Sen. Johnny Ray Turner
April 11, 2013
The 2013 Regular Session of the Kentucky General Assembly remains now only in memories, yellowed newspaper clippings, history books, and new and amended statutes. By any measure, this should be considered one of the most successful “short (odd-year) sessions” that we have had. We passed a long-sought bipartisan agreement to ease the state’s public pension debt, along with a funding measure to assist in that effort. Lawmakers also approved measures to allow school districts to raise the high school dropout age, provide better oversight of special taxing districts and make the absentee voting process easier for Kentuckians serving overseas in the military.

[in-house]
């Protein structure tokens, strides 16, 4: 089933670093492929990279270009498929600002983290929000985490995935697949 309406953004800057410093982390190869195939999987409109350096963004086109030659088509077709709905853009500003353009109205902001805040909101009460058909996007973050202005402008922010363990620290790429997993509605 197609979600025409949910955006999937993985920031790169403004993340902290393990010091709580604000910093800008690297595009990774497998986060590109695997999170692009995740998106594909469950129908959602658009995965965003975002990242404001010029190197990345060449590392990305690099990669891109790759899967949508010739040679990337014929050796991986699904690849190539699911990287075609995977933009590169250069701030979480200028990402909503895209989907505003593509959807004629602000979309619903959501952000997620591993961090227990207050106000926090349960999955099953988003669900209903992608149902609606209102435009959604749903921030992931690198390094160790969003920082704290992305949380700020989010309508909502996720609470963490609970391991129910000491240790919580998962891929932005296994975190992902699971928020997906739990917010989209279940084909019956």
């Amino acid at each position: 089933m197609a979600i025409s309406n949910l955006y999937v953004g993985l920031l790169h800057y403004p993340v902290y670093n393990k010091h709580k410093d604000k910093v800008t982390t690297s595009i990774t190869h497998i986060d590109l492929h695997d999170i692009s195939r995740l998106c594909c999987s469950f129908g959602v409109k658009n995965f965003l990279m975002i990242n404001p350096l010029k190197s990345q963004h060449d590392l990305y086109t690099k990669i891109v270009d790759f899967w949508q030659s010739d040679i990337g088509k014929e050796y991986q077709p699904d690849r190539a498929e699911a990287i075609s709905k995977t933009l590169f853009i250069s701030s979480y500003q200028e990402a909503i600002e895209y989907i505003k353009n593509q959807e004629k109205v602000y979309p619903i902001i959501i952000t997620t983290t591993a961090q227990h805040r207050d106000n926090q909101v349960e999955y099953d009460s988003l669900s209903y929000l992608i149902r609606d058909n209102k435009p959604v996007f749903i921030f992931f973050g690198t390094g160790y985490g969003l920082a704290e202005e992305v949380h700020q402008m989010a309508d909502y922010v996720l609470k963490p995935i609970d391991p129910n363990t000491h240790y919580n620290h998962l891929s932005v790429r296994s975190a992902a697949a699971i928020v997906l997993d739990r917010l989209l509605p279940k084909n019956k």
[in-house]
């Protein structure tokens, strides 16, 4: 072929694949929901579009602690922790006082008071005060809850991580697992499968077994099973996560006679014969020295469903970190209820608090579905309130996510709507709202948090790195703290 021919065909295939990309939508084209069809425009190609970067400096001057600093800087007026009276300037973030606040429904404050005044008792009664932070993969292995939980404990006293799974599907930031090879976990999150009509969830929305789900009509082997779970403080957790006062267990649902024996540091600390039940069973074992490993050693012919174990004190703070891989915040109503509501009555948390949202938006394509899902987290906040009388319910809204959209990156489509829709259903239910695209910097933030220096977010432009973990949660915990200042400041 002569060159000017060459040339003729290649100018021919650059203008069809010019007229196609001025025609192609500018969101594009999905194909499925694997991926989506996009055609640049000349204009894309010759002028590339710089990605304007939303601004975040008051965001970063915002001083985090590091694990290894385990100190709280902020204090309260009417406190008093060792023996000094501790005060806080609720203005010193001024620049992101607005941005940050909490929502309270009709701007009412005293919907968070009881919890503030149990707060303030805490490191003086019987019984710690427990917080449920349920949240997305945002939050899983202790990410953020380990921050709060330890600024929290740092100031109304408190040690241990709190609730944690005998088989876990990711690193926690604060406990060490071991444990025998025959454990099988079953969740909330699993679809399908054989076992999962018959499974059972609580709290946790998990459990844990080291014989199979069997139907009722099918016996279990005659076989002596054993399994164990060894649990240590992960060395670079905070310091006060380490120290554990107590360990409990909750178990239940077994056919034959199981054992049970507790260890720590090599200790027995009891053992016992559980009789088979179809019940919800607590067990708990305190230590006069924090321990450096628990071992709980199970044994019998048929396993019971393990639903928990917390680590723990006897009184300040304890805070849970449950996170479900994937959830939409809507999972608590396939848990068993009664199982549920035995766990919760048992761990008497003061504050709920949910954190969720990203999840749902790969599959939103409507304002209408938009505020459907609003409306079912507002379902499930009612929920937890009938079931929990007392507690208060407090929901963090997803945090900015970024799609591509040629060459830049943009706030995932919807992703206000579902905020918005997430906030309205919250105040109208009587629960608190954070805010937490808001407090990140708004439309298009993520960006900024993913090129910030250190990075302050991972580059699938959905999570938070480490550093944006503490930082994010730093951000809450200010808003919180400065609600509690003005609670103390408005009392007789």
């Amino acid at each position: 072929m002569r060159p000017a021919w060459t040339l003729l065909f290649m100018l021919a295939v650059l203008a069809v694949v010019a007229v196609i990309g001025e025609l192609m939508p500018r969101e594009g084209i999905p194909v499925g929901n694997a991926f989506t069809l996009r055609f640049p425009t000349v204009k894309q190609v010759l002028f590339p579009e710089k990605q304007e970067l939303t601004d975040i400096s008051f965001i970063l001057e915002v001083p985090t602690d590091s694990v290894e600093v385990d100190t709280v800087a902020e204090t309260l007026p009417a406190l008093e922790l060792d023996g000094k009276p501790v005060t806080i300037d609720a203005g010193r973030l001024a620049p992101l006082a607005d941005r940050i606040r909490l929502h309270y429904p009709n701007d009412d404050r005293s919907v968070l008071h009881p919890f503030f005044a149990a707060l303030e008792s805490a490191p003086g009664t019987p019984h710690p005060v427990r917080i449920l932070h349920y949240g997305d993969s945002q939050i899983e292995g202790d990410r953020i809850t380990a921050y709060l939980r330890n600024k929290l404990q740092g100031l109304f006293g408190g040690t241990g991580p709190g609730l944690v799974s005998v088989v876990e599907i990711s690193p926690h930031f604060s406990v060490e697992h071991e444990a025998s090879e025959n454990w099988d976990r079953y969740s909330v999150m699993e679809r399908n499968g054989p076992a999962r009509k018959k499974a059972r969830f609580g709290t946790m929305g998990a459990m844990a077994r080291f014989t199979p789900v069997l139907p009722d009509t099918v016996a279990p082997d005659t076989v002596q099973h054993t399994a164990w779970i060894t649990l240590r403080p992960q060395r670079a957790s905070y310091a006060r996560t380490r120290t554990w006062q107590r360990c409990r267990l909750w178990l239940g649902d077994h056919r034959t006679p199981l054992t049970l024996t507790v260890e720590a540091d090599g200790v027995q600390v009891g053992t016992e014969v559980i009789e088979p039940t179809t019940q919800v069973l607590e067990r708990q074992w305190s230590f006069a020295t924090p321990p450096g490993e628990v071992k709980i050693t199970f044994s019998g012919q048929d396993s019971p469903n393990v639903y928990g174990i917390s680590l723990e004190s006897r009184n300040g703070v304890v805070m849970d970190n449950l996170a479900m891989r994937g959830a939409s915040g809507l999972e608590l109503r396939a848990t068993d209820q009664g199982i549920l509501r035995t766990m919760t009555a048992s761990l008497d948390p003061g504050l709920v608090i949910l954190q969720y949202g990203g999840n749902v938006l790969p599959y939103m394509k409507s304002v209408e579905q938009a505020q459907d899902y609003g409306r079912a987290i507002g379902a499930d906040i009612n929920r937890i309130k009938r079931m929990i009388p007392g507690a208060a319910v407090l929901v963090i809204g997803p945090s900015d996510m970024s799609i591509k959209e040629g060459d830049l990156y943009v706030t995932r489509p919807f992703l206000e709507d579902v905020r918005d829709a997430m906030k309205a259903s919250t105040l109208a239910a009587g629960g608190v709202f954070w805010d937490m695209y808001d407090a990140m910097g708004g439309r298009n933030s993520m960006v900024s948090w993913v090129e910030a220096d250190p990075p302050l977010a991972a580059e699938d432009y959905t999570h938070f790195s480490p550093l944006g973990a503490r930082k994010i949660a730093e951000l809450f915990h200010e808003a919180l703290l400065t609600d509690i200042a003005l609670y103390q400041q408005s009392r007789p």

We passed numerous bills this session that we think will improve the Commonwealth for years to come. Listed below are some of those bills.
Child protection. House Bill 290 will establish by statute an independent review panel to investigate cases of child deaths and near-fatal injuries. The panel will be given access to complete records of the Cabinet for Health and Family Services, as well as information from law enforcement and other agencies involved in the cases.
Hemp. SB 50 creates an administrative framework for the growing of hemp in Kentucky if the crop is legalized by the federal government.
Human trafficking. HB 3 will strengthen human trafficking laws while protecting victims from prosecution for crimes they were forced to commit. The legislation will offer assistance to agencies responsible for helping human trafficking victims by creating a “human trafficking victims fund” supported by service fees paid by convicted human traffickers, proceeds from seized and forfeited assets of traffickers, and any grants, contributions, or other funds that may become available.